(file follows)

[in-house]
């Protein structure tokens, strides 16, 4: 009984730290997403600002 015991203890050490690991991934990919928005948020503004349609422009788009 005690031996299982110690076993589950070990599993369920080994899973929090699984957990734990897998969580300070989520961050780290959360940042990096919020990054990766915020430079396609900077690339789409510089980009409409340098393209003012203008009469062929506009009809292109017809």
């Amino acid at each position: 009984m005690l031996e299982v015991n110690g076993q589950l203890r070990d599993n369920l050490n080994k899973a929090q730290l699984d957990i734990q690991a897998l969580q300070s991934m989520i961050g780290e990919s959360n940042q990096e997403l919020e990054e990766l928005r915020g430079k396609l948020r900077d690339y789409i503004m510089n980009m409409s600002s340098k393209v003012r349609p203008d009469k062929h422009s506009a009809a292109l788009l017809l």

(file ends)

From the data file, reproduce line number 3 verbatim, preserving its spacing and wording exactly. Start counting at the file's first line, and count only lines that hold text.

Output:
């Amino acid at each position: 009984m005690l031996e299982v015991n110690g076993q589950l203890r070990d599993n369920l050490n080994k899973a929090q730290l699984d957990i734990q690991a897998l969580q300070s991934m989520i961050g780290e990919s959360n940042q990096e997403l919020e990054e990766l928005r915020g430079k396609l948020r900077d690339y789409i503004m510089n980009m409409s600002s340098k393209v003012r349609p203008d009469k062929h422009s506009a009809a292109l788009l017809l």